I don’t understand why this article was published. It is not productive to publish common propaganda falsehoods, and and then allow a rebuttal, and afterwards claim it was a “fair and balanced” article. “Pot is deadlier than alcohol” and “we lost an entire generation to pot” are flat out falsehoods, commonly paid for by the prison-industrial complex. Why not have an article that presents the falsehoods “pot eradicates cancer and poverty” and “pot was the driving force behind the development of the internet”? All are false statements, but the latter are not funded by industry. So I guess the point of the article is that we should spend our time bringing up lies as long as big business supports them?

    • Scott — we probably didn’t do a good job of making this post understandable. This is not an “article” per se. It is a reposting of dialog that was placed in the “comments” section between two readers of the LA Progressive. Dick and I have been very challenged with knowing how to handle comments that are coming from the far right. The “pot is probably deadlier than alcohol” statement was written by the commentor who calls himself “Jack”. I agree that this is a common falsehood but it was included in a comment — we are trying to create a space that allows for freedom of expression with some limitations, of course, but for the most pary, we don’t censor what people write. Our way of combating what the know-nothings write is by encouraging our readers — like yourself — to provide a rational response which we then publish in the column we call “Friday Feedback”. Hope that makes sense.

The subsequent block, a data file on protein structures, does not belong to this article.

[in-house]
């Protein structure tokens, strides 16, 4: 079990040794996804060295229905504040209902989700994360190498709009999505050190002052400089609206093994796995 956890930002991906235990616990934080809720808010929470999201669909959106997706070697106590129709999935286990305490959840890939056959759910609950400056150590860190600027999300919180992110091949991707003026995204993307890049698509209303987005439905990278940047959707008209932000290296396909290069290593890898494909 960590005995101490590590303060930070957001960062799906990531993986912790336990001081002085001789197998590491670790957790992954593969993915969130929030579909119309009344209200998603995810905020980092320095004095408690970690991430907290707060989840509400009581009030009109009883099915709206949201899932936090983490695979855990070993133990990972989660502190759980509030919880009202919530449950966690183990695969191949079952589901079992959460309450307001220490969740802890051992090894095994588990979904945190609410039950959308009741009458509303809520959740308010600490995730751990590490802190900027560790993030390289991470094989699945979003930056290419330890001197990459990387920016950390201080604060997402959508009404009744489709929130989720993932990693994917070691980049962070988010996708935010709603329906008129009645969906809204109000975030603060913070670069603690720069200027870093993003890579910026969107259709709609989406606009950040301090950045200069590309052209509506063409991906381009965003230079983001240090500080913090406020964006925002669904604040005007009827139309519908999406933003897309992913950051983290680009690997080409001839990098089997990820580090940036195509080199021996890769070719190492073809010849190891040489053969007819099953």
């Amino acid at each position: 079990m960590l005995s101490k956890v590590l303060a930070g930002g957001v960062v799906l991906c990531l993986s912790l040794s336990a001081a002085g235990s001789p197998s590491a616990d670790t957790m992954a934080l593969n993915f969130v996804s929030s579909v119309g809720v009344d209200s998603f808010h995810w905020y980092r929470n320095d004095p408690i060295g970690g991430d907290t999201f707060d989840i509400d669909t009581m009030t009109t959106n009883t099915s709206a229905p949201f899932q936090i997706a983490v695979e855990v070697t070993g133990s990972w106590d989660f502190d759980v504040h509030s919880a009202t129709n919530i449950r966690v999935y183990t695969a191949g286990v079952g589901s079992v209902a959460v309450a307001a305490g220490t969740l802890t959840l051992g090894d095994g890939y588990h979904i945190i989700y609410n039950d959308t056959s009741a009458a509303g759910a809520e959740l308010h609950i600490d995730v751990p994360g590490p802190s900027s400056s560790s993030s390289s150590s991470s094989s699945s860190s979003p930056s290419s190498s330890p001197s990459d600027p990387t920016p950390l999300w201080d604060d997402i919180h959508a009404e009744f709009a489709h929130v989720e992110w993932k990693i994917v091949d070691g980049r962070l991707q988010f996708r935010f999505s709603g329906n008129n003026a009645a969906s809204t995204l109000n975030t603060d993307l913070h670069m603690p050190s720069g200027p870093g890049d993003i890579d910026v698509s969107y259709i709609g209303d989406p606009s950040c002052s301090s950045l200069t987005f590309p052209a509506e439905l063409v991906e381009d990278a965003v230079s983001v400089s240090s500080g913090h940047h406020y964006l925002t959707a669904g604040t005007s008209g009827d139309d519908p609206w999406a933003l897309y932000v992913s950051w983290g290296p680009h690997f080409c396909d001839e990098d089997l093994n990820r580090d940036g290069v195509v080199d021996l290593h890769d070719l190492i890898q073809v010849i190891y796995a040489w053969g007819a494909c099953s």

5. Marijuana is not a gateway drug, nor is it hallucinogenic. It is much safer than alcohol, and it has true medical benefits. It reduces nausea, anxiety, and pain. It is definitely not addictive – I smoked it frequently when I was a teenager, and then went forty years without ever smoking it again. It didn’t prevent me from academic achievement or career success, either. And – I KNOW that I am not the only one. Marijuana should be prescribed by doctors who don’t want their patients to become addicted to tranquilizers. Marijuana should be decriminalized and the taxes on it should be reasonable. If you want to ban something addictive and destructive to health, try tobacco.